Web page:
Along with all the benefits that pets offer, close examination reveals that they have the potential to play a therapeutic role in a couple’s relationship. In a strange and precious way, pets seem to serve, much like a therapist, as an emotional “third party” to a couple. As such, they open up emotional space for new perspectives and relationship options.
Katie and Rob, a couple in a second marriage for the two, never planned to have a pet. They cautiously agreed to take Penny, a small terrier, when a parent fell ill. Of course, they fell in love with her. When I asked them how Penny impacted their relationship, their response surprised me:
Penny is our peacemaker. Before Penny, we wouldn’t talk to each other for days after an argument. Funny what’s going on now – after an argument one of us will start talking to the other about Penny to break the ice. We never planned it, we just do it and it works.
In some ways, Penny had become the “third” in their relationship.
The concept of the “Third”
The concept of “third party” comes from relational psychology, more precisely from the work of psychologist Lewis Aron, author of A Meeting of Minds: Mutuality in Psychoanalysis (1996), which resonated with the work of Jessica Benjamin (1999), and recognized the intersubjectivity or shared psychology of a couple (i.e. their tendency to lock themselves into complementary positions and often destructive).
Aron conceptualizes this as the couple sitting on a swing, stuck at opposite ends and in complementary positions – as victim-victim, giver-taker, win-lose, etc. As such, they can move up and down based on their own point of view, needs, or opinions, but leads nowhere. The presence of the therapist as “third” opens the space to a triangle and a possibility.
In clinical work, the therapist as a “third party” is particularly useful in understanding and resolving dead ends and conflicts. Often, the space opened up by the therapist as a “third party” makes it possible to recognize the complementarity of the positions of the couple on the swing. are able to recognize and see themselves in a different space and from a different perspective.
Biggie opens the space for the couple he loves.
Source: Chris Phillips
Your pet as “Third”
Careful examination of mates and their pets prompts us to consider that, in an unexpected and bizarre way, pets can also serve as a “third.”
They open up the space between and within partners in a therapeutic way that invites mutual focus and space to come together in emotional space. Consider these situations:
Open the sharing space
Moving to a new city for David to take on a new job involving travel was not a first choice for Mary. It was hard enough for her to find a new job, let alone a connection. Obviously, after a month, the decision was not going well between them. Mary began to see David as more selfish than she had imagined: “Did he know how much this move cost me? Sensing his cold annoyance, David felt lonely with his worries about succeeding and the fatigue caused by the constant shifts in the new position.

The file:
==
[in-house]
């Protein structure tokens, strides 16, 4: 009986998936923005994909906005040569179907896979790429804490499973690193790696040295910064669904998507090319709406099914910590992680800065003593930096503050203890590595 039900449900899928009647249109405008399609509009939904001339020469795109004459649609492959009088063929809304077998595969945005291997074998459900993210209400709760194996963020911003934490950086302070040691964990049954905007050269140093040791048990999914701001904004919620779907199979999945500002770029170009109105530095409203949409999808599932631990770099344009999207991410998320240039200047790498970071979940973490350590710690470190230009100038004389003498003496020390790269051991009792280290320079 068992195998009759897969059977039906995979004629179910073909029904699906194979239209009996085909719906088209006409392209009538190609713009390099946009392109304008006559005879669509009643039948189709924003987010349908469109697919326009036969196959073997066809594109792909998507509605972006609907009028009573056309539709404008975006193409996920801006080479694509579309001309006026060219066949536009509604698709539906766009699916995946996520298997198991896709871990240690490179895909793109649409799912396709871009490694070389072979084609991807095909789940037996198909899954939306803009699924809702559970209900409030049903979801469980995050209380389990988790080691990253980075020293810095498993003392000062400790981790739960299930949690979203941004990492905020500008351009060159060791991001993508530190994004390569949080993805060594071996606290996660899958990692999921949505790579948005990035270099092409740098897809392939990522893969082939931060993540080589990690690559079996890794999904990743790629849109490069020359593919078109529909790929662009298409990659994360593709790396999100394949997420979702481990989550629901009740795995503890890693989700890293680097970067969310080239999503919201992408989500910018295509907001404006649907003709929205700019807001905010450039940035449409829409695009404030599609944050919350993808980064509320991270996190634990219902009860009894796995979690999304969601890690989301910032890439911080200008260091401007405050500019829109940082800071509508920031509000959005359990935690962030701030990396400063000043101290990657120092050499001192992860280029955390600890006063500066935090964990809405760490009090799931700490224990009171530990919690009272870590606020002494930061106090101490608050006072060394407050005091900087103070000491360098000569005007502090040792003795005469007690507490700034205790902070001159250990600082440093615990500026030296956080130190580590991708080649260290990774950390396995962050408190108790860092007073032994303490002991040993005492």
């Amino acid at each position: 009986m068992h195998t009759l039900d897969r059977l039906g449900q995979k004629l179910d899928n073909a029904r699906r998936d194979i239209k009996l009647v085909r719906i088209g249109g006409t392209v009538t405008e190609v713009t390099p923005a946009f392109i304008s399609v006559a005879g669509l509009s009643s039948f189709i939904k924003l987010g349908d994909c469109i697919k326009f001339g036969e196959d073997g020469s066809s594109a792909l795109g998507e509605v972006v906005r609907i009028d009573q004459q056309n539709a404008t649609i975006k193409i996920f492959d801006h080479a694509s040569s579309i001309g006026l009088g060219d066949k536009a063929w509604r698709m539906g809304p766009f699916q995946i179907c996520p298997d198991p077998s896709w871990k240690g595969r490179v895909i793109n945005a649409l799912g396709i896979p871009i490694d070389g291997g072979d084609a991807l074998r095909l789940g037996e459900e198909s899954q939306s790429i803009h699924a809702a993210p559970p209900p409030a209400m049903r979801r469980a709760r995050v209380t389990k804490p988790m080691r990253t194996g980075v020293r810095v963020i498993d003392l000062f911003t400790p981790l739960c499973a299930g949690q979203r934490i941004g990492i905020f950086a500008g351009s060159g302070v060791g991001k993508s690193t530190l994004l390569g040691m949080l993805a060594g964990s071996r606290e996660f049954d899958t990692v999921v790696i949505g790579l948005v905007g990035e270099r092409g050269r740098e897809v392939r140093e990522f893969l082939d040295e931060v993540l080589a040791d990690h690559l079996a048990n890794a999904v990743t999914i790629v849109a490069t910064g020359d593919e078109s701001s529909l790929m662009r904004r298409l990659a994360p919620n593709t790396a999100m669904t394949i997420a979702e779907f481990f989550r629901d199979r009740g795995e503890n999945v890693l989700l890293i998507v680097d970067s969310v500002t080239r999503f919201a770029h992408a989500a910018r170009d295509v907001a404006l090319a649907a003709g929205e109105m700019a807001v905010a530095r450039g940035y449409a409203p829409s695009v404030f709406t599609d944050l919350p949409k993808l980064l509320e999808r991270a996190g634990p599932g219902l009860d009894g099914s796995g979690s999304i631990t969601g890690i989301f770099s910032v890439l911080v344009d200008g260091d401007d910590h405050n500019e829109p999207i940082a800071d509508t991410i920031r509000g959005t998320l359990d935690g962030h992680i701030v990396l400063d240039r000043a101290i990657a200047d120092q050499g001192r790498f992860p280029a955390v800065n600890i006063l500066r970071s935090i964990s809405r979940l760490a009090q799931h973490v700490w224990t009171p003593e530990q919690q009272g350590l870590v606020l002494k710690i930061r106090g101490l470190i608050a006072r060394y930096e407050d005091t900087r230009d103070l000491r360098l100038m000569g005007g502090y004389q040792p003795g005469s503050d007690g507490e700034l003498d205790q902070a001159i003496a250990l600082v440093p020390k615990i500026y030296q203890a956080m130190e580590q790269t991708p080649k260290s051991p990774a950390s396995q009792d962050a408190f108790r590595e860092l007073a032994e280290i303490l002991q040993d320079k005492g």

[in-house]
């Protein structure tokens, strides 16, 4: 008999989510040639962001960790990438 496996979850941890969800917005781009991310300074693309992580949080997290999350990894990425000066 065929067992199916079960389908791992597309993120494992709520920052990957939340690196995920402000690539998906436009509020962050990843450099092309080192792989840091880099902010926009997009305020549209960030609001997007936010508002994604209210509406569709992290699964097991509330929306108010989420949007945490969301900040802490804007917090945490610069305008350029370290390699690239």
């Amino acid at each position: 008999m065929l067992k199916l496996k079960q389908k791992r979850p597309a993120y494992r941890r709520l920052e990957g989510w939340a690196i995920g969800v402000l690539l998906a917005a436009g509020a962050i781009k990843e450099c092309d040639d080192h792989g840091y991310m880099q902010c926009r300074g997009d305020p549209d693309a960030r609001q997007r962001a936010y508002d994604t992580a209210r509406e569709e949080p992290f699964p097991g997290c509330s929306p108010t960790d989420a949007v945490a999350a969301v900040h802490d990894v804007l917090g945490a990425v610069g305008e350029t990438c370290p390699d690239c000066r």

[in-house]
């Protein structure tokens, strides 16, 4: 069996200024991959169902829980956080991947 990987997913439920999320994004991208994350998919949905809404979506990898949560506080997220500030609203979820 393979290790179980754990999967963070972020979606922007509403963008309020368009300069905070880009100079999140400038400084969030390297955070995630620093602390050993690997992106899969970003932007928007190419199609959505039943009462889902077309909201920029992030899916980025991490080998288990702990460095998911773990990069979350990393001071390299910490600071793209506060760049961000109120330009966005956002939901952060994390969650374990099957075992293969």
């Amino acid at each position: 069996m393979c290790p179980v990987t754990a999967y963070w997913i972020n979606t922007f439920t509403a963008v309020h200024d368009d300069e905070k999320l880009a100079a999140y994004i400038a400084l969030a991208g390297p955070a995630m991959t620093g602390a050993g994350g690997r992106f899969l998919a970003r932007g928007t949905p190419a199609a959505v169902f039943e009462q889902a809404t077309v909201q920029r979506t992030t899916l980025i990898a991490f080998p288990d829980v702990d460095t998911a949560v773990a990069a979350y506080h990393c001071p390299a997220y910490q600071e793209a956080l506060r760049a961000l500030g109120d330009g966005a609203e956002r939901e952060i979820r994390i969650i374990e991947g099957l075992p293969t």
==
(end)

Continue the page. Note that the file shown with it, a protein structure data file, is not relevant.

Enter Wilbur, a little black French Bulldog with great potential to fill the void. Not only did Mary feel comforted by her little mate when David was away, but David and Mary were also delighted to find neighbors who, initially polite, became enthusiastic welcoming once Wilbur arrived and the three of them walked around. Feeling the benefits of emotional regulation provided by mutual love for Wilbur and the regular opportunity to walk and talk together, David and Mary both used the space to share the loneliness and fears they each felt on their own. . Wilbur had bridged the gap and cleared a path to meet again.
From rigid rejection to flexible reconnection
Married for four years, Casey and Mike were alone and unhappy in a sexless marriage they blamed on each other. She claimed that he enjoyed spending time with his pals much more than with her, and he insisted that her cold indifference had repelled him. Neither could reflect on the role they had played in their connection failure.
When asked by neighbors who had to move out if they would consider adopting two little kittens, Casey and Mike agreed in a rare moment of reciprocity. Both were moved by the positive response from the other. From naming to sitting with these little pets, their common goal was an opportunity to experience each other’s presence and tenderness without judgment or rejection.
In a different and unexpected space, the small animals gave a glimpse of the other they had loved and lost.
A new way of knowing
One of the problems with struggling partners is their assumption that they really know the other, an assumption that often rules out the possibility of knowing more.
As such, a powerful and poignant dimension of couples therapy is the observation by each partner of his partner in exchange with and in the eyes of the couple therapist. Sometimes partners are shocked by revelations of hopes and dreams, glimpses of personality, revelations of historical pain, and affirmations of love – rarely spoken and rarely heard.
A broad and appreciative vision of each other
Certainly, with a little less clinical skills, a similar way that pets serve as a “third” to their relationship is to expand the way that partners see each other. The sight from across the yard of the partner with the pet is often a sight from an unexpected vantage point that enhances or rekindles respect, love, and connection.
When I saw the way this man loves and wears my old lab, I remembered why I loved him.
We were both caught off guard when we entered the living room to find that the cats had decorated the place with toilet paper. When we laugh like that, it brings us back to who we are.
When the dog leaps with love and enthusiasm onto our bed, I am struck by how often we take ourselves for granted.
It seems we can’t underestimate the therapeutic potential of finding the best in each other through our pets.